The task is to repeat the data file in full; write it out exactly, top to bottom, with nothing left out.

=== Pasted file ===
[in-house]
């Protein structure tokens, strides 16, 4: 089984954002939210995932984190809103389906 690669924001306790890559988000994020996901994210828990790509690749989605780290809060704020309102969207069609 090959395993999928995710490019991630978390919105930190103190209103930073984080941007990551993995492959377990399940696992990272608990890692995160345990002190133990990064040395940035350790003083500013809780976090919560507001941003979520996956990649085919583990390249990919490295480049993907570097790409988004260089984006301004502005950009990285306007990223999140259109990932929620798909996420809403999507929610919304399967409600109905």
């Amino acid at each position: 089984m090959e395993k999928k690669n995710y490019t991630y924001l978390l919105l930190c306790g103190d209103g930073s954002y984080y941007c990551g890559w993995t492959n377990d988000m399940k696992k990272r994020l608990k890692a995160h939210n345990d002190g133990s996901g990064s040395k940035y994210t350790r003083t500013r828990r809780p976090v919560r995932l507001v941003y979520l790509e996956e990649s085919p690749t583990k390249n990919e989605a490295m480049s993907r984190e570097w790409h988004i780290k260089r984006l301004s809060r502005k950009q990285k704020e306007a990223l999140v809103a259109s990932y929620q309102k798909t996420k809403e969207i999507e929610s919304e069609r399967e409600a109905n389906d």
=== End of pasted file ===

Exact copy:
[in-house]
């Protein structure tokens, strides 16, 4: 089984954002939210995932984190809103389906 690669924001306790890559988000994020996901994210828990790509690749989605780290809060704020309102969207069609 090959395993999928995710490019991630978390919105930190103190209103930073984080941007990551993995492959377990399940696992990272608990890692995160345990002190133990990064040395940035350790003083500013809780976090919560507001941003979520996956990649085919583990390249990919490295480049993907570097790409988004260089984006301004502005950009990285306007990223999140259109990932929620798909996420809403999507929610919304399967409600109905």
């Amino acid at each position: 089984m090959e395993k999928k690669n995710y490019t991630y924001l978390l919105l930190c306790g103190d209103g930073s954002y984080y941007c990551g890559w993995t492959n377990d988000m399940k696992k990272r994020l608990k890692a995160h939210n345990d002190g133990s996901g990064s040395k940035y994210t350790r003083t500013r828990r809780p976090v919560r995932l507001v941003y979520l790509e996956e990649s085919p690749t583990k390249n990919e989605a490295m480049s993907r984190e570097w790409h988004i780290k260089r984006l301004s809060r502005k950009q990285k704020e306007a990223l999140v809103a259109s990932y929620q309102k798909t996420k809403e969207i999507e929610s919304e069609r399967e409600a109905n389906d």